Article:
Reach out to private sector

Make unions relevant to private sector, Prospect vice-president tells TUC

TUC delegates yesterday backed a Prospect motion calling on member unions to address the challenge of extending membership and influence in the private sector.

The motion stressed there was no ‘one-size-fits-all’ solution and that agile responses to changes in the economy and employment patterns were key.

Mover Denise McGuire, Prospect’s vice-president, said membership figures told a stark story, with a fall from 11 million 30 years ago to 6.4 million today. “In the private sector less than one in five are covered by collective bargaining and membership density is just over 14%.”

However, these levels were not spread evenly – lowest were construction, communications, manufacturing, sales and customer service, with part-time workers also losing out, “as always.”

Young people tended to have their first experience of jobs in a union-free environment. They were more internet savvy and usually expected to get information and advice for free.

One union in the Netherlands had given up trying to recruit those under 30, instead providing a website and Q&As on the world of work paid for by advertising revenue and sponsored by MTV – “No collective spirit, no common values – not even a union logo.”

Private sector workers were more likely to seek help from Citizen’s Advice, friends, colleagues, solicitors or the internet before approaching a union.

“We’ve got to change that. A strong union membership in the public sector needs a strong membership in the private sector.”

In her sector, communications, members were facing union-busting attempts, outsourcing and offshoring. Colleagues coerced into signing personal contracts had been relieved when Prospect won back collective bargaining for them.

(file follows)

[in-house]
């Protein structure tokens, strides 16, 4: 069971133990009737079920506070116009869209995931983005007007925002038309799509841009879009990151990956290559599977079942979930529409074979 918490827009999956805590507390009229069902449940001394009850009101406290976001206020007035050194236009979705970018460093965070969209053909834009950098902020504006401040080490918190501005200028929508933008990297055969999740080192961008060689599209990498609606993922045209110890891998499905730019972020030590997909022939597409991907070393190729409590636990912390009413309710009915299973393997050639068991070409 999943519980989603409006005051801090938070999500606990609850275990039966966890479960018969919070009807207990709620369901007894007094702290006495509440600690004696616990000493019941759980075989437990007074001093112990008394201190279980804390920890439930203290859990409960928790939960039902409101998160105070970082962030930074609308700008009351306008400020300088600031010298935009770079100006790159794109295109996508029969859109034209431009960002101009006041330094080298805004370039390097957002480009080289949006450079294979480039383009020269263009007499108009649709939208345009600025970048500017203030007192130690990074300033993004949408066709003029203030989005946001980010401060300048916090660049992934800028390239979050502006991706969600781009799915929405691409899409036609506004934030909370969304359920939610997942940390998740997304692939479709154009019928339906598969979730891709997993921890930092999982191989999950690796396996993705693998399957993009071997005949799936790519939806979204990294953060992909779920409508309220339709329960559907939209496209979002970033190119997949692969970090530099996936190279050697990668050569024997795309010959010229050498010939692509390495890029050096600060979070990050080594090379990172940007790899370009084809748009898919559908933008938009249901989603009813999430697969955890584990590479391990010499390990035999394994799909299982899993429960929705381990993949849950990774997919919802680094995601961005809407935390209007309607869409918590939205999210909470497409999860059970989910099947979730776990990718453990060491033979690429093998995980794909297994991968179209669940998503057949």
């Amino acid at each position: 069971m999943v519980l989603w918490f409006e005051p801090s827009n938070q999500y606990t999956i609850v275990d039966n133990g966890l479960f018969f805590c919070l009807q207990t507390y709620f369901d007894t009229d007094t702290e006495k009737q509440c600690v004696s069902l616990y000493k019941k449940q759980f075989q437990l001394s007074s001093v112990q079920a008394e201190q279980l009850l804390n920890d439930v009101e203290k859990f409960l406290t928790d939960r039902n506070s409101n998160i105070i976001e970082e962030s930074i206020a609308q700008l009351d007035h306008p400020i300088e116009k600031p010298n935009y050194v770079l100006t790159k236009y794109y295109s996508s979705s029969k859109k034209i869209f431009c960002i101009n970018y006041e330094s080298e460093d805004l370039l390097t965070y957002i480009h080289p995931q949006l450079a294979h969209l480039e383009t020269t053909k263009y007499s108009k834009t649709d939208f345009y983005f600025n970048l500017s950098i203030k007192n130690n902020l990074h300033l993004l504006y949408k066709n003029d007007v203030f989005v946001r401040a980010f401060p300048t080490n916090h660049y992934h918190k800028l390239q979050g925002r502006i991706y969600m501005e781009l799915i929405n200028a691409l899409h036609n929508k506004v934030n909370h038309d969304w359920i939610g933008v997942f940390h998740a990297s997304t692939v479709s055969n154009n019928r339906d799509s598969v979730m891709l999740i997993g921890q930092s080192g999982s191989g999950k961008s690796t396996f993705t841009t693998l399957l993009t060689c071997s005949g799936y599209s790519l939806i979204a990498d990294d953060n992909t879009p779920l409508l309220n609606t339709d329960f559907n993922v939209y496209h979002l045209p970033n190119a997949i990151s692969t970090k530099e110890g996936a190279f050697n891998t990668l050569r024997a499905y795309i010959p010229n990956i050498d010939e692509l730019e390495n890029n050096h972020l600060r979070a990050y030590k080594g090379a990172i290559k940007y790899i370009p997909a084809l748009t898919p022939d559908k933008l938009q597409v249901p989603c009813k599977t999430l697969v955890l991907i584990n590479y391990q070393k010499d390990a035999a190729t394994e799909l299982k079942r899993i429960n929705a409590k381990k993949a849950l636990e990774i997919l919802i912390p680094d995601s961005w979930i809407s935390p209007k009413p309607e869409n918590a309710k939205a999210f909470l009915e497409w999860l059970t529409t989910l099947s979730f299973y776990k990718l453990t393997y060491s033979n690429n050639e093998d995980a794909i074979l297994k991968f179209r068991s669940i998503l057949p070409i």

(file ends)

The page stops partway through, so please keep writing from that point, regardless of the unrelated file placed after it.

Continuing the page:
“Let’s go for growth – more people, more young people, more people active in their unions,” McGuire concluded.

Lindsey Adams (Unite) said her sector, finance, had a long history of union organisation. But in many parts of the private sector job insecurity, casual labour and high attrition levels were all obstacles. People often had individual, secret pay arrangements and there was no equality duty, widening the pay gap between men and women.

USDAW’s Paddy Lillis said it was vital to make unions more relevant to those facing tough times, job insecurity, pay uncertainty and fears for the future. USDAW had shown it was possible to organise within the private sector, with over 60% union density in many parts of retail.

For Community, John Edgar said that as well as finding innovative ways to reach potential members, it was necessary to educate employers.

Delegates from the Society of Radiographers, Unison and GMB also spoke in favour.